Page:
SMMT News UK Manufacturing

When is a truck not a truck? When it”s a European SUV

07 October 2005 #SMMT News #UK Manufacturing

SMMT has reacted with concern over a report in the British Medical Journal calling for health warnings on SUVs. The article has collated casualty statistics involving truck-derived vehicles in the United States, ignoring the fact that the vast majority of SUVs sold in the UK and across mainland Europe are smaller, car-derived models.


Researchers claim that an increase in European sales of 4x4s / SUVs poses a growing threat to pedestrians. Yet, according to latest DfT figures, pedestrian deaths in the UK fell from 1,038 in 1995 to 671 in the UK last year, a drop of 35 per cent. In the same period, sales of 4x4s / SUVs more than doubled from 80,427 to 179,439 units.


SMMT chief executive Christopher Macgowan commented, ‘We are surprised by this message. The researchers appear to have taken a well-trodden but misleading path, using American crash test data that is entirely irrelevant to the European market. The fact is that the vast majority of SUVs and 4x4s sold here are cars, not light trucks and their safety for occupants and pedestrians is improving all the time.’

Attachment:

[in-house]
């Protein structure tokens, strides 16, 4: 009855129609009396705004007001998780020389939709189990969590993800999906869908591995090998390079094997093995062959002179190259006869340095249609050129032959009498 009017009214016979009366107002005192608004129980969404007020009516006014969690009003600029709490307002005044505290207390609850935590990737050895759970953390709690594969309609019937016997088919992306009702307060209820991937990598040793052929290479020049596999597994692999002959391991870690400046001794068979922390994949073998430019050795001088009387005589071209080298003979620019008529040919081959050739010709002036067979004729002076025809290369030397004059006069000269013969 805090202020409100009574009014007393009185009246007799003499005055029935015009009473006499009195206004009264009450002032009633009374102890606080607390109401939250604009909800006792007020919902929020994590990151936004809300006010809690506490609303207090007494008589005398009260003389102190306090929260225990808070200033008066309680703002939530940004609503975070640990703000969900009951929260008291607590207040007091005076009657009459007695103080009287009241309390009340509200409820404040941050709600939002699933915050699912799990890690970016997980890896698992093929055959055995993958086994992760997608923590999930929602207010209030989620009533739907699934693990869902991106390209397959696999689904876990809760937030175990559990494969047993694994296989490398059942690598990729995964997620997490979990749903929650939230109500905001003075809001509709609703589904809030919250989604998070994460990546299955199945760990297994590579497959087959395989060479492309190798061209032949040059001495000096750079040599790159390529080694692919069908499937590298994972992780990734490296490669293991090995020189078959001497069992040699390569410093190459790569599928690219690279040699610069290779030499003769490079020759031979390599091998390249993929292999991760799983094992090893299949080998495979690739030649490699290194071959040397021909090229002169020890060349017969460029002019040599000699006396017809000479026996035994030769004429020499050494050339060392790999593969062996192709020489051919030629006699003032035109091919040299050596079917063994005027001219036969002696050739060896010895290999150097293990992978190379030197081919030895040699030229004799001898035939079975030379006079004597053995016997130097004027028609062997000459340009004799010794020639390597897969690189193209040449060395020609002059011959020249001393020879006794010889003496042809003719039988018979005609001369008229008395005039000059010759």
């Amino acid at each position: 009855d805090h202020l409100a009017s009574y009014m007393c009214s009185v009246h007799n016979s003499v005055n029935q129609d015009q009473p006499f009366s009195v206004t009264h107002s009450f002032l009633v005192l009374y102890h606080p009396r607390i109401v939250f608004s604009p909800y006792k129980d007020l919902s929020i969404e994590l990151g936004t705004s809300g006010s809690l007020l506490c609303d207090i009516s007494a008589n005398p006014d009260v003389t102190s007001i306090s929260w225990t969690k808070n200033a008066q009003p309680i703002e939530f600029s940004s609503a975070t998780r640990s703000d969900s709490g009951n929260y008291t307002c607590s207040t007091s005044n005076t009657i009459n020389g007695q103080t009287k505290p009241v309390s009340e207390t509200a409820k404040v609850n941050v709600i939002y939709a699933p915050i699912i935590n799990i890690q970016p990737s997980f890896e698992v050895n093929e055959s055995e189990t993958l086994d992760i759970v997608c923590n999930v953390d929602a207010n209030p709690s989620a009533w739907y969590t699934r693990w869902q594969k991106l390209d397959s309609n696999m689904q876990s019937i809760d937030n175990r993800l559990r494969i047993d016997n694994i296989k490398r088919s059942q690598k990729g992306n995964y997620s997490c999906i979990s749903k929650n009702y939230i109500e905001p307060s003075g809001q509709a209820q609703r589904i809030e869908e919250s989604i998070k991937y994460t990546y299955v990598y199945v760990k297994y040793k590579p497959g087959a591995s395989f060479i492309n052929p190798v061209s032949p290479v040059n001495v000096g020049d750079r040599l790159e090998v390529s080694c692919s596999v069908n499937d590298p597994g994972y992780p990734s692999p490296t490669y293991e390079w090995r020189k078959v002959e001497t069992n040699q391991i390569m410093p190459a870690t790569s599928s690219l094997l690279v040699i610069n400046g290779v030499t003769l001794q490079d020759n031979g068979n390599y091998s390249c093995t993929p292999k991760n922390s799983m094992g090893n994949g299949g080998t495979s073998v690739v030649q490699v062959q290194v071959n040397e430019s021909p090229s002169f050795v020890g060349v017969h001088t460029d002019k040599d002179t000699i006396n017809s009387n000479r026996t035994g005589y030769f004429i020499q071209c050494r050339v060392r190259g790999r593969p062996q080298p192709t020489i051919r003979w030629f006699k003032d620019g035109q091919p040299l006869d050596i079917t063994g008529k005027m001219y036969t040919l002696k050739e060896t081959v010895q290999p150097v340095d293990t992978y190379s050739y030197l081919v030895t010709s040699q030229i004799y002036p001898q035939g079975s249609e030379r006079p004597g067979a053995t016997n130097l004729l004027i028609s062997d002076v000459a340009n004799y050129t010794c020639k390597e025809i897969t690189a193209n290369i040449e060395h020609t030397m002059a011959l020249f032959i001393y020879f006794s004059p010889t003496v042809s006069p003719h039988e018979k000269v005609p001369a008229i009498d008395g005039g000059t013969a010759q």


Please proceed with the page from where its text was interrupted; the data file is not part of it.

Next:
In calling for independent crash tests, researchers have overlooked tests by the independent safety body EuroNCAP. Pedestrian protection measures are part of their robust test procedure for new cars. Scores vary from model to model. However the British-built Honda CR-V – Britain’s second best-selling SUV – is one of few to have scored three stars, a far better result than achieved by many smaller models.


The report also ignores investment made by car makers in active safety systems. These are designed to prevent accidents happening, rather than mitigating the effect of a crash. For example, in a voluntary move, manufacturers now fit ABS (anti-lock) brakes to all new volume production cars. Electronic stability and traction control systems are also helping more drivers of SUVs and other vehicles to avoid loss of control, keeping cars and pedestrians where they belong – apart.

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